Childhood Non-Hodgkin Lymphoma Treatment (PDQ®): Treatment - Health Professional Information [NCI] - General Information About Childhood Non-Hodgkin Lymphoma (NHL)
Lymphoma (Hodgkin lymphoma and NHL) is the third most common childhood malignancy, and NHL accounts for approximately 7% of cancers in children younger than 20 years.[3,4] In the United States, about 800 new cases of NHL are diagnosed each year. The incidence is approximately ten cases per million people per year. The incidence of NHL observed in children and adolescents varies depending on age, histology, gender, and race. Although there is no sharp age peak, childhood NHL occurs most commonly in the second decade of life, and occurs infrequently in children younger than 3 years. NHL in infants is very rare (1% in Berlin-Frankfurt-Munster [BFM] trials from 1986 to 2002). The incidence of NHL is increasing overall, which is accounted for because of a slight increase in the incidence for those aged 15 to 19 years; however, the incidence of NHL in children younger than 15 years has remained constant over the past several decades.
Childhood NHL is more common in males than in females, with the exception of primary mediastinal B-cell lymphoma, in which the incidence is almost the same in males and females.[3,6] A review of Surveillance, Epidemiology, and End Results (SEER) data on Burkitt lymphoma diagnosed in the United States between 1992 and 2008 revealed 2.5 cases/million person-years with more cases in males than in females (3.9:1.1). The incidence of diffuse large B-cell lymphoma increases with age in both males and females. The incidence of lymphoblastic lymphoma remains relatively constant across ages for both males and females.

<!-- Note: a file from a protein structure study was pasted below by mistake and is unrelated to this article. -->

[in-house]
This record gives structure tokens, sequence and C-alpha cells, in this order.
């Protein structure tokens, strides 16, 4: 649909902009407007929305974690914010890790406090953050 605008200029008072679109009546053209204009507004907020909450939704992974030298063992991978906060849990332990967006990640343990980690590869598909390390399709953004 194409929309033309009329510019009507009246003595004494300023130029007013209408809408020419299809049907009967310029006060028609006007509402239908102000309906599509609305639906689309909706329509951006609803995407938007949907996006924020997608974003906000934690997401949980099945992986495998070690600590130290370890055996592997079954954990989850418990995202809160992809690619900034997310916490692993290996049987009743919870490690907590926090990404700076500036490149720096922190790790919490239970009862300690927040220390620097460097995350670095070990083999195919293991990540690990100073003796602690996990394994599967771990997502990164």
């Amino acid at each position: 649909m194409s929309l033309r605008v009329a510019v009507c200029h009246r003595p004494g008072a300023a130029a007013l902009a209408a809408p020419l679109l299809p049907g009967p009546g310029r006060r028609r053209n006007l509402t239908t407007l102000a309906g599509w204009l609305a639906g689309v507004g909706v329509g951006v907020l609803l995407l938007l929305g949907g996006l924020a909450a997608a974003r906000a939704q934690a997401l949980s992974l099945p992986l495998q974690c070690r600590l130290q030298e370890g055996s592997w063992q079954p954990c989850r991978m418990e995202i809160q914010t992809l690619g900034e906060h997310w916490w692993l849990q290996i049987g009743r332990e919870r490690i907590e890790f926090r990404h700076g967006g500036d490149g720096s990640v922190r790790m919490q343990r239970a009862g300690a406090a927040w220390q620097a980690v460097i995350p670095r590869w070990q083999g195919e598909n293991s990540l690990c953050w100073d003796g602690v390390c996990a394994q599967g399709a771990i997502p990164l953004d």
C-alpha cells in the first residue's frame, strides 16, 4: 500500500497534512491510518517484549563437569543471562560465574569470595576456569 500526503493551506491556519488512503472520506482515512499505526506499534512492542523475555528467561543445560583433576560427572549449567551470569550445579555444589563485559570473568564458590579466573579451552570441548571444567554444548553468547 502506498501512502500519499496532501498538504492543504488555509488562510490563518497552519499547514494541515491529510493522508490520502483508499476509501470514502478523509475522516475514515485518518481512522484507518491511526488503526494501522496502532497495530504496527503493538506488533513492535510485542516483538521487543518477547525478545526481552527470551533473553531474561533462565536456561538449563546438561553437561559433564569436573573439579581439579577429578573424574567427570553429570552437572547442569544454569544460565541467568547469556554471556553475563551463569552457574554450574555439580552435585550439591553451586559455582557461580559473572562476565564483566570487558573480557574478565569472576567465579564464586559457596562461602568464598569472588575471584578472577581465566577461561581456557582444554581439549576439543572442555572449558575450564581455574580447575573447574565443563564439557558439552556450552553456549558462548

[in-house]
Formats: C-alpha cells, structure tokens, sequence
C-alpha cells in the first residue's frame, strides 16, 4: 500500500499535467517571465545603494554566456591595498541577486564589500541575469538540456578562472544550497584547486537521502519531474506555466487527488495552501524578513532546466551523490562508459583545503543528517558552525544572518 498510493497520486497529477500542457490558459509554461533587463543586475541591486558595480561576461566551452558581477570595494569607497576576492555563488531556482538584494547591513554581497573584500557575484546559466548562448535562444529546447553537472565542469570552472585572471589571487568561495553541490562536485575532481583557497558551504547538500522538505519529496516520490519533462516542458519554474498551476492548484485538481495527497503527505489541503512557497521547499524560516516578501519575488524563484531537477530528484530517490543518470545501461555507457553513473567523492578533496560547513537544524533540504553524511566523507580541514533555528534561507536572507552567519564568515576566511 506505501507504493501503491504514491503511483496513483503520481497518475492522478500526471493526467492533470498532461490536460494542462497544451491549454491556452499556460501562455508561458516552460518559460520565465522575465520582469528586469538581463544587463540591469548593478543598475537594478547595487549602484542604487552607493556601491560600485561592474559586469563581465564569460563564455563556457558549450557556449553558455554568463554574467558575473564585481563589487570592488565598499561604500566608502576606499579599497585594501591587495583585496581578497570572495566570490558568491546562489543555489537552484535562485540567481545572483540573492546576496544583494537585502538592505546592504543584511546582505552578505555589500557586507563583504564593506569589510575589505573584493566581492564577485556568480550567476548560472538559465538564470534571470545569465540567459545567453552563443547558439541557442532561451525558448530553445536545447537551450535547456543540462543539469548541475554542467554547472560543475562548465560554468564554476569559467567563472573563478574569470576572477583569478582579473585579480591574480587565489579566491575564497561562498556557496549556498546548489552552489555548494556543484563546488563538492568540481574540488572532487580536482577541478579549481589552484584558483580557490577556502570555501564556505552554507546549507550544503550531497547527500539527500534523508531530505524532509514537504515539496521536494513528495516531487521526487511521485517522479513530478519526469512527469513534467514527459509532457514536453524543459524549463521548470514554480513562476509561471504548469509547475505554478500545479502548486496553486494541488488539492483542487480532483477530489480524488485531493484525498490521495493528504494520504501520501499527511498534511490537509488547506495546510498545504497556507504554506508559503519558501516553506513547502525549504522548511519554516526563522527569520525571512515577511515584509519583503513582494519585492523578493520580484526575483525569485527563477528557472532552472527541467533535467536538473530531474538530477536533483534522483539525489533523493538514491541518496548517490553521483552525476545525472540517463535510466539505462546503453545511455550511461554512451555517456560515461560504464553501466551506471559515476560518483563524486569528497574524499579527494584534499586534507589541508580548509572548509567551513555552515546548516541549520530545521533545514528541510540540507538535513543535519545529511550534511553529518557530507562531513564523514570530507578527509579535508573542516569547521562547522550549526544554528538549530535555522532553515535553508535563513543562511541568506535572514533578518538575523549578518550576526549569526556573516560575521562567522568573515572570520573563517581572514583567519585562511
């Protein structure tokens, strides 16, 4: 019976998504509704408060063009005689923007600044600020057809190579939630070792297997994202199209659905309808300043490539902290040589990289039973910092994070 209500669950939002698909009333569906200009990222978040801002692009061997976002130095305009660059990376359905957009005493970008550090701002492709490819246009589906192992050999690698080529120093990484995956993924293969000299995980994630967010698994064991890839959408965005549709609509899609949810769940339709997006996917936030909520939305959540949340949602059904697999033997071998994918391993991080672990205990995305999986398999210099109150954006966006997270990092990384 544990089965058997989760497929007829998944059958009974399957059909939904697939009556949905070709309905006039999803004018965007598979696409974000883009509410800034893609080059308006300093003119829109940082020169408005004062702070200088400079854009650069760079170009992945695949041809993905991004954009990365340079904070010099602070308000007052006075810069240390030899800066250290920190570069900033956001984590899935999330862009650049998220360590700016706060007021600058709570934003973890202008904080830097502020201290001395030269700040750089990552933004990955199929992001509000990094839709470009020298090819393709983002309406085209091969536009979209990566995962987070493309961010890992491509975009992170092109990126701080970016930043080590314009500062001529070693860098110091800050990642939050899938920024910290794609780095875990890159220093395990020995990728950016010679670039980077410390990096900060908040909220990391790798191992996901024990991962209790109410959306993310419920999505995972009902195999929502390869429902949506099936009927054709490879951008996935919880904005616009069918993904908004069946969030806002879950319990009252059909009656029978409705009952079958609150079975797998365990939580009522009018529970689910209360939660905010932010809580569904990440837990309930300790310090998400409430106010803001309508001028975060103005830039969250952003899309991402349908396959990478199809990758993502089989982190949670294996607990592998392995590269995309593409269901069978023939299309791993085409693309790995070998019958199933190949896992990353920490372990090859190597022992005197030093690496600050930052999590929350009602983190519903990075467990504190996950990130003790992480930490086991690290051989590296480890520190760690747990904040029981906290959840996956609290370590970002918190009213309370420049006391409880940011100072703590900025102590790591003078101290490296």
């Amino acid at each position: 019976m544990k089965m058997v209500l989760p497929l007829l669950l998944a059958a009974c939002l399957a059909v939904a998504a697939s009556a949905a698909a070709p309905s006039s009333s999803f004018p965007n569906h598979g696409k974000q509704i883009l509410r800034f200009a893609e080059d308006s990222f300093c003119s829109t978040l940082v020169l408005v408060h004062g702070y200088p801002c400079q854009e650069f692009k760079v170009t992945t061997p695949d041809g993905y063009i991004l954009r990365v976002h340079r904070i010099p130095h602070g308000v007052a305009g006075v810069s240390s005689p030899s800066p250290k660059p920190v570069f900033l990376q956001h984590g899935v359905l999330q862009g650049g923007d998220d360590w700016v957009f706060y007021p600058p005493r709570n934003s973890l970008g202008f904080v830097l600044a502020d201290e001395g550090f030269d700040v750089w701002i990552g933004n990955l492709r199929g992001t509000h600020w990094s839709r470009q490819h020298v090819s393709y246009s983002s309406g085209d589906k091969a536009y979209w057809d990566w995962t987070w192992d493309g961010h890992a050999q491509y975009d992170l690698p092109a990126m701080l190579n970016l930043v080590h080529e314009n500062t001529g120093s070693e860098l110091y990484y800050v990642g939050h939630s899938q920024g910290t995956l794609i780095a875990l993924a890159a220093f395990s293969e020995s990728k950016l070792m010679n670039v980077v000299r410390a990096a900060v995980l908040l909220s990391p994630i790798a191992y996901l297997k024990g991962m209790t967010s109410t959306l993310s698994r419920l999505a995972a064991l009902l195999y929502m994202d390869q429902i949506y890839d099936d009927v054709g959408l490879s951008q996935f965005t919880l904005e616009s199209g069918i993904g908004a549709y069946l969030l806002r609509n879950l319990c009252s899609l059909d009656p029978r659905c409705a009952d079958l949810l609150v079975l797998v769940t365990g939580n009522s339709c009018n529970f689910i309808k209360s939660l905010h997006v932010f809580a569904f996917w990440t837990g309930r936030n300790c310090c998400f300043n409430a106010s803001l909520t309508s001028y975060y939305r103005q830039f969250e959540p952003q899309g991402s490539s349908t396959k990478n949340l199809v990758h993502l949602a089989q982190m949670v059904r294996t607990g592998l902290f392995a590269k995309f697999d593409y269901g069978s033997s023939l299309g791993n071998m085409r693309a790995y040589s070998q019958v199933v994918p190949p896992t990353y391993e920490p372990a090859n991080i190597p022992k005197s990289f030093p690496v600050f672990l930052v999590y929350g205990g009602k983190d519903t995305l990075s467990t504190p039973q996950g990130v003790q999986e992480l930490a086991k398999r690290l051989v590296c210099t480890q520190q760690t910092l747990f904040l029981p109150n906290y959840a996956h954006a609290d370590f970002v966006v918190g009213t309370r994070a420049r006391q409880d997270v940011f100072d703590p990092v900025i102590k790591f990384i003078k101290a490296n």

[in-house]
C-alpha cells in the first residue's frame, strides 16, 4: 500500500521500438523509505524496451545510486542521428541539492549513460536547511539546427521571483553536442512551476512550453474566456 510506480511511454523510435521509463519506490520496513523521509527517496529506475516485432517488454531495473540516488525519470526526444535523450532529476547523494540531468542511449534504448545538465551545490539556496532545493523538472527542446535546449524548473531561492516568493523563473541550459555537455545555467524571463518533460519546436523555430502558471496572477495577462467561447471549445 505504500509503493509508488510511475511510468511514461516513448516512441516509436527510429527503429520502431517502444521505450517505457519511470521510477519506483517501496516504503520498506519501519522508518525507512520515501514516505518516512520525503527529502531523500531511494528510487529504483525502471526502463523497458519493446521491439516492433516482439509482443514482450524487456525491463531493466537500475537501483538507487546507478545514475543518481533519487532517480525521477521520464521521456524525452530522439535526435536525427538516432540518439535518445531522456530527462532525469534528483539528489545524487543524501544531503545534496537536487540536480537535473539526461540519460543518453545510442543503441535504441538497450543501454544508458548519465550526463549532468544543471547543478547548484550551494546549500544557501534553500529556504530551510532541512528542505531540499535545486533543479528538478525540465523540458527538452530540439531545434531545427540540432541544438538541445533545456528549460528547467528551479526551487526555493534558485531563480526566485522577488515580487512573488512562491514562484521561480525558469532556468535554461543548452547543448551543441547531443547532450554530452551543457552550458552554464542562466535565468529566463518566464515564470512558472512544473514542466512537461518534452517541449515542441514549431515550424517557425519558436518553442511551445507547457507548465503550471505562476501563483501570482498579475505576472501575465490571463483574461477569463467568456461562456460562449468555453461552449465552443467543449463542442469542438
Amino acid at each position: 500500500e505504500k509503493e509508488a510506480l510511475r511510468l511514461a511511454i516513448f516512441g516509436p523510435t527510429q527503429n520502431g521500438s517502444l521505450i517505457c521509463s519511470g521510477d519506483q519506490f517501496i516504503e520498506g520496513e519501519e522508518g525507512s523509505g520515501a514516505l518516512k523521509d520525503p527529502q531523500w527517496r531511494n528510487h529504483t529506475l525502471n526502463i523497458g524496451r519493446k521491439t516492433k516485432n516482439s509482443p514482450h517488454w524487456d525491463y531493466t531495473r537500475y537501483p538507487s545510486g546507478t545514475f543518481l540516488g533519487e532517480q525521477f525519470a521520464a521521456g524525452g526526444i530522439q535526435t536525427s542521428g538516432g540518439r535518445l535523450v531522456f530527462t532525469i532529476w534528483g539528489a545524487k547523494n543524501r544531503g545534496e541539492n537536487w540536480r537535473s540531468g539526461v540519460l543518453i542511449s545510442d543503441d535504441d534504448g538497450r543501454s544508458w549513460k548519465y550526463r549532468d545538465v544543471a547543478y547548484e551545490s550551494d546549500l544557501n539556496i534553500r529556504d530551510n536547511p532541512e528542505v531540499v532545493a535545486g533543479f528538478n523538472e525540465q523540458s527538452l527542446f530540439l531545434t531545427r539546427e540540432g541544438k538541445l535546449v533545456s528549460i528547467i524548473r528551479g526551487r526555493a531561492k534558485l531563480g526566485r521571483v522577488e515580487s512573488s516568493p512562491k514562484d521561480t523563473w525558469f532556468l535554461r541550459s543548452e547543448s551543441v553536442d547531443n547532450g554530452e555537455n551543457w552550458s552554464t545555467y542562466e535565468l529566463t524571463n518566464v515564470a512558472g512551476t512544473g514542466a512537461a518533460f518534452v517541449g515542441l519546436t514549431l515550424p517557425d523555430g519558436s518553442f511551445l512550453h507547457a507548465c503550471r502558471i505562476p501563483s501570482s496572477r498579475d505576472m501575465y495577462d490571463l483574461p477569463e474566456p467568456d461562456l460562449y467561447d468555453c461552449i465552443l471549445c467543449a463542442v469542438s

The incidence and age distribution of specific types of NHL according to gender is described in Table 1.
Table 1. Incidence and Age Distribution of Specific Types of NHLa
|Incidence of NHL per million person-years|
|ALCL = anaplastic large cell lymphoma; DLBCL = diffuse large B-cell lymphoma; NHL = non-Hodgkin lymphoma.|
|a Adapted from Percy et al.|
|b In older adolescents, indolent and aggressive histologies (more commonly seen in adult patients) are beginning to be found.|
|Other (mostly ALCL)||2.3||3.3||4.3||7.8b||1.5||1.6||2.8||3.4b|